History: Curse Like a Roman

Cursing someone in modern time is a fairly harmless exercise. Telling someone to “go to hell” is merely wishful thinking on your part and not a guaranteed itinerary. Ancient Romans though, they took their cursing very seriously. Rather than slinging angry rhetoric at their target, an angry Roman reached out to the gods themselves for help. The slighted party trundled off to the local temple of choice and dropped a curse into the god’s inbox. Literally.

Romans wrote their curses on small sheets of lead or pewter and dropped them off at a local temple, often with a sacrifice of food, coin or animals. In a stroke of archeological fortune, lead endures the ravages of time,  so there are many examples of these curses in museums around the world.

My personal favorite is this one:

The sheet (of lead) which is given to Mercury, that he exact vengeance for the gloves which have been lost; that he take blood and health from the person who has stolen them…

A death wish for some stolen gloves. I wonder what the curse for something serious like stealing boots would be?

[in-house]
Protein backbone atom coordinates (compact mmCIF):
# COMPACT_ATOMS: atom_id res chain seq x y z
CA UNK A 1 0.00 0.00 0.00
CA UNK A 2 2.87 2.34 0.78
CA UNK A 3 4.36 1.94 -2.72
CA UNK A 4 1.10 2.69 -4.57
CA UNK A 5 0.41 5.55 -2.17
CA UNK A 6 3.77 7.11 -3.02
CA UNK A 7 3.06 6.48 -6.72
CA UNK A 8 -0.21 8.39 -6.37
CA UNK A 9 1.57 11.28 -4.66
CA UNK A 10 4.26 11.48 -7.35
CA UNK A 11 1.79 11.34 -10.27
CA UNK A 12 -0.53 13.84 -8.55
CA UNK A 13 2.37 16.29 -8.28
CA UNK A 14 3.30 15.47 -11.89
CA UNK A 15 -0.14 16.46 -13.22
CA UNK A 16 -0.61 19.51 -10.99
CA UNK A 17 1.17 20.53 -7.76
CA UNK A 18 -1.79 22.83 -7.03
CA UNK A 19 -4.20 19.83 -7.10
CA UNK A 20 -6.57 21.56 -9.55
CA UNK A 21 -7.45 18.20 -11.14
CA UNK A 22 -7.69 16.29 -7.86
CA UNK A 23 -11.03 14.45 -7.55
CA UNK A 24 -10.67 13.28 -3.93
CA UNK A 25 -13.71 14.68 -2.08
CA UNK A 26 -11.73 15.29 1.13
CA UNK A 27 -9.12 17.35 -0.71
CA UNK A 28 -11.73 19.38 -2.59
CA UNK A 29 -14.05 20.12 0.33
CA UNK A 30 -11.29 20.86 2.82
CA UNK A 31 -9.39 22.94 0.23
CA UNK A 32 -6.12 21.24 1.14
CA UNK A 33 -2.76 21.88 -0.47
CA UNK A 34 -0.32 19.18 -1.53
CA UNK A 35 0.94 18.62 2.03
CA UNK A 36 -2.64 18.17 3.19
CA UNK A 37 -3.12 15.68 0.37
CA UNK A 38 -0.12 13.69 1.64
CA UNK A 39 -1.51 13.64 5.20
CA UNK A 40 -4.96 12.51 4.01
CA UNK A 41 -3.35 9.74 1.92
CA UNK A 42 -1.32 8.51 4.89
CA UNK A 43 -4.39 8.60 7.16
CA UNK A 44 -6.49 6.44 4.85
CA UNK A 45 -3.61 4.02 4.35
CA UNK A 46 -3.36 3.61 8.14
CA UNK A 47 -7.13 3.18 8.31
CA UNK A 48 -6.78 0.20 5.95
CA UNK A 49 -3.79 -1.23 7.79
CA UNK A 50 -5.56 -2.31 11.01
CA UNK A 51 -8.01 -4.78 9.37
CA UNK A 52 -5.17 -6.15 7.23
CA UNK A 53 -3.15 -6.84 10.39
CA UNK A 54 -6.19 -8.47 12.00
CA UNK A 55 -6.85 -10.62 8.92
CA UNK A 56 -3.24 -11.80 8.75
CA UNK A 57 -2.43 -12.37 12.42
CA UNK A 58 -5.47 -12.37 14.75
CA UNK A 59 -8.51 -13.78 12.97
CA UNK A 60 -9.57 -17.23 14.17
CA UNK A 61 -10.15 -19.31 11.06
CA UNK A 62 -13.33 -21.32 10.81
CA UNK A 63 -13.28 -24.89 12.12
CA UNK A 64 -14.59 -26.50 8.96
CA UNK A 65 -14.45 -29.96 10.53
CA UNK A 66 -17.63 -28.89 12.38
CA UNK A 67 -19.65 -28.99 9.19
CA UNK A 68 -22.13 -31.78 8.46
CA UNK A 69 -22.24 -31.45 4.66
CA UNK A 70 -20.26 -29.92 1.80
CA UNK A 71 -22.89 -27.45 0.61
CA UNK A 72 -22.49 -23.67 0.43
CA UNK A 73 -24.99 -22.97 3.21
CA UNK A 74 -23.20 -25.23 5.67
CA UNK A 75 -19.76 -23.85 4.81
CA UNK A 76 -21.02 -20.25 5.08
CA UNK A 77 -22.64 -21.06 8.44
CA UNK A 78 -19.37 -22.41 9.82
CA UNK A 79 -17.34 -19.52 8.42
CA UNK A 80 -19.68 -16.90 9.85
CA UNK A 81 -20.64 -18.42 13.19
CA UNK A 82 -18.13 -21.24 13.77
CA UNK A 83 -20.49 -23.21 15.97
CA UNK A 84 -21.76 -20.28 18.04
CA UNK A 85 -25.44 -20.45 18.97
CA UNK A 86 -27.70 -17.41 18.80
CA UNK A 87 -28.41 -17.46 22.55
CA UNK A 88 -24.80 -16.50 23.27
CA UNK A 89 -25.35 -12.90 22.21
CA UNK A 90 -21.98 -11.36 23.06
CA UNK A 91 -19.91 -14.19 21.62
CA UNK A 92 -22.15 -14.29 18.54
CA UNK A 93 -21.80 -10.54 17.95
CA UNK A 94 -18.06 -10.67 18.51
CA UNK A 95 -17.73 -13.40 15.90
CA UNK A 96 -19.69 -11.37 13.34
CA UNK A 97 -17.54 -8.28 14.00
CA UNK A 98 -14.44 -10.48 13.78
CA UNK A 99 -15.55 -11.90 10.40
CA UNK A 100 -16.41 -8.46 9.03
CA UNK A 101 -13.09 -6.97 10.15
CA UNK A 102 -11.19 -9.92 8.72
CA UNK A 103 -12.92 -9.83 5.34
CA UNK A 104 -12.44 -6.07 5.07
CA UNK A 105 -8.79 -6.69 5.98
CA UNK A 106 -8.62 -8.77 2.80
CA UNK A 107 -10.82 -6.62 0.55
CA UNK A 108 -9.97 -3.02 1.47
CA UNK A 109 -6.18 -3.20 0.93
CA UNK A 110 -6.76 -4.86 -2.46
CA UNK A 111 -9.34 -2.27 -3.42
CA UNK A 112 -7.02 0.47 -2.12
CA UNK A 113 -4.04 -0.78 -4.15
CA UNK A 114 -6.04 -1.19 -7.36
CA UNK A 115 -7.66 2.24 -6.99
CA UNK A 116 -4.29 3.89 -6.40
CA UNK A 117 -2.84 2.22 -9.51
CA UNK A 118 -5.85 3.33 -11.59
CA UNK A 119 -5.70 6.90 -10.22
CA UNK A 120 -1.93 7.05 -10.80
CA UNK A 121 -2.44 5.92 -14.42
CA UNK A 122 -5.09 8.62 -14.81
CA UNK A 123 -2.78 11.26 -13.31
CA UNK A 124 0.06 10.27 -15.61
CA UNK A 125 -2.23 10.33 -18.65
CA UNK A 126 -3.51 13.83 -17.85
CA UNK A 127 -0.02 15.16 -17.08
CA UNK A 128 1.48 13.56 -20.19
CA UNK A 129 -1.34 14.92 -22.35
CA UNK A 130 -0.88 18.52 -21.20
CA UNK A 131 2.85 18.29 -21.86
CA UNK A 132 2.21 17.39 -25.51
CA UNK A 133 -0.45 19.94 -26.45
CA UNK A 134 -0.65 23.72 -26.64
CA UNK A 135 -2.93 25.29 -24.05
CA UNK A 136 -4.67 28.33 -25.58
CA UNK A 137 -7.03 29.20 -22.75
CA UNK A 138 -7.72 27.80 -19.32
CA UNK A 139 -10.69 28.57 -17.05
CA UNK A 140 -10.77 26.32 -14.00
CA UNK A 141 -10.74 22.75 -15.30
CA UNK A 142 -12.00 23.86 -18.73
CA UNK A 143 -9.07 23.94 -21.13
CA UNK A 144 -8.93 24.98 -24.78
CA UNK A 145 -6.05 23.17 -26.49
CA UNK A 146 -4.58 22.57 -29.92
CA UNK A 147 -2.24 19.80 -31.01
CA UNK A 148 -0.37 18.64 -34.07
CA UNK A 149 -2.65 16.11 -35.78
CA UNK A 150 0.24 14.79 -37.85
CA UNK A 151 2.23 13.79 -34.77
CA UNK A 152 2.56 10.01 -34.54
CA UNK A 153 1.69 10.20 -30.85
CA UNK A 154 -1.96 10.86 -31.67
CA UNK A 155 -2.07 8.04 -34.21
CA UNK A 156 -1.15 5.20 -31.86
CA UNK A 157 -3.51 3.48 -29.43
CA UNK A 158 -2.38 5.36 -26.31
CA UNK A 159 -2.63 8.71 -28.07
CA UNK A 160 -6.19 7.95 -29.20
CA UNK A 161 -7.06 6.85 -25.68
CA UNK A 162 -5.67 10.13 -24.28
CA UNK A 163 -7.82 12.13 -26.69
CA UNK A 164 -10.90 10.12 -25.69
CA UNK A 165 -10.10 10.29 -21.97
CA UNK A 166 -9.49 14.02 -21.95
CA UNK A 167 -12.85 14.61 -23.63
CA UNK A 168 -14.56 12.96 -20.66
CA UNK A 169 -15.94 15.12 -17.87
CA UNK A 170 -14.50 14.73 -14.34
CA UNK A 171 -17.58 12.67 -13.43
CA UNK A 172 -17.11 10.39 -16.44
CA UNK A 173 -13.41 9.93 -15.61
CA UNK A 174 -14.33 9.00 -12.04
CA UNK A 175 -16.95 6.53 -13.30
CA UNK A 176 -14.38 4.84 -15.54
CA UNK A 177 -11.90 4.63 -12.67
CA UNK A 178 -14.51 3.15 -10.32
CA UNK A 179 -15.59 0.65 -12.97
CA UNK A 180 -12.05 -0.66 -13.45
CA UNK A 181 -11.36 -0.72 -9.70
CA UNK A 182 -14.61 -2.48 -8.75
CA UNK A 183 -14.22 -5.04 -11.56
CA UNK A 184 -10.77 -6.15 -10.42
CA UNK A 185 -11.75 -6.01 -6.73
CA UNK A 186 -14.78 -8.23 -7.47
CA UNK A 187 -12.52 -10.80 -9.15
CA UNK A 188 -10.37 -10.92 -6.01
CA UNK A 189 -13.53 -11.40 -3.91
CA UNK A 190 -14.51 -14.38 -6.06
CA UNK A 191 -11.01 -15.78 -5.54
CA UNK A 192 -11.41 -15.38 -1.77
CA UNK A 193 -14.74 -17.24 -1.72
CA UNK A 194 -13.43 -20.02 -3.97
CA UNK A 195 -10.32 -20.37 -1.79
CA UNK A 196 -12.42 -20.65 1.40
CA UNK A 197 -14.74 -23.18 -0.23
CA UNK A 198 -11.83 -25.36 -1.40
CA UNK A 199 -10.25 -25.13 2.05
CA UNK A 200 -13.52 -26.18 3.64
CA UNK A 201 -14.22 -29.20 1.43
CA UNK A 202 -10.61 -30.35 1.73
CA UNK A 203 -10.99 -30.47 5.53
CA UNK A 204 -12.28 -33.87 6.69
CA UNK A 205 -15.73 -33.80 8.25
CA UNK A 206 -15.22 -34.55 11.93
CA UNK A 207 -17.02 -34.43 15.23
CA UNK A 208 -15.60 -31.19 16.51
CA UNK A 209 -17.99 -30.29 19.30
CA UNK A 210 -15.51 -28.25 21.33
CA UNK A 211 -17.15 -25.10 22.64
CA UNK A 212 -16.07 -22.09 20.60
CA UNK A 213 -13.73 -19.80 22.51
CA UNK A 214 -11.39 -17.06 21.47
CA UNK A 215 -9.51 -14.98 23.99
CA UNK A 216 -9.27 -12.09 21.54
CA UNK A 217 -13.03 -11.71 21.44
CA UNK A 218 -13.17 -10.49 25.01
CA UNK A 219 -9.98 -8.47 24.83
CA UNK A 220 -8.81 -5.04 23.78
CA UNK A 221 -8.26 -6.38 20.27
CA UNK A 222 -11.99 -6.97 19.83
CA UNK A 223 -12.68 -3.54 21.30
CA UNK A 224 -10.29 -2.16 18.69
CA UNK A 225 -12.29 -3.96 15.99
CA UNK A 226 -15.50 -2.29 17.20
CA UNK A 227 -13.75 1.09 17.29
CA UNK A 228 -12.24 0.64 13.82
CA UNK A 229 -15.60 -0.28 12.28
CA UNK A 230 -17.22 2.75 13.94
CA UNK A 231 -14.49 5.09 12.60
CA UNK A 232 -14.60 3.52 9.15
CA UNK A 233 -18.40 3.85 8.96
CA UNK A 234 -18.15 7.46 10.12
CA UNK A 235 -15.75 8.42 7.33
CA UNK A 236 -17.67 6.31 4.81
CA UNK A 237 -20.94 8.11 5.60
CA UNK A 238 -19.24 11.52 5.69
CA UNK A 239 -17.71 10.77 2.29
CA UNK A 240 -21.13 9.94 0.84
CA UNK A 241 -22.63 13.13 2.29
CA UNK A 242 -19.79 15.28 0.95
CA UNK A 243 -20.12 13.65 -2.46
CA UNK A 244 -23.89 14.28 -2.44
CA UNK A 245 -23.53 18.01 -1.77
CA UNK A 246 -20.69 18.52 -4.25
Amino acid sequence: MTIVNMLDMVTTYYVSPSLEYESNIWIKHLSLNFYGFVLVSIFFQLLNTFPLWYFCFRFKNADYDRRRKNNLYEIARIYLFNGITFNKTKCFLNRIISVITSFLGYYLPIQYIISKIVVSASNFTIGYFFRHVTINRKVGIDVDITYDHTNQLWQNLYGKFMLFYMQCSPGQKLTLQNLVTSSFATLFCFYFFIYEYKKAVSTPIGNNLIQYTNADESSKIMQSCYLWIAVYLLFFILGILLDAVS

I wrote this post because the curses are quality gaming plot fodder. Perhaps curses dropped in a distant temple come true, prompting a journey of vengeance for a wronged party.  Gods are often mischievous and an ill-conceived  curse may need undoing after the gods grant the petition…in very literal terms.  An ambitious  priest refuses to return a politically embarrassing curse and the party invades the temple to steal…er…recover the scroll.

If you would like to see some more examples, I found some sites with more information on Roman curses.

Lead Curse

Curse Tablets of Roman Britain

National Geographic article on curses

If you have any other ideas on using curses in a game, drop me a comment.

Trask, The Last Tyromancer

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trask

Trask is a long-time gamer, world traveler and history buff. He hopes that his scribblings will both inform and advance gaming as a hobby.

One thought on “History: Curse Like a Roman

  • July 6, 2010 at 7:29 pm
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    I also enjoy that much as we use latin as the language of magic, the Romans themselves had nonsense words and phrases that they’d add to their curses. “phrix phrox” is a personal favourite of mine.

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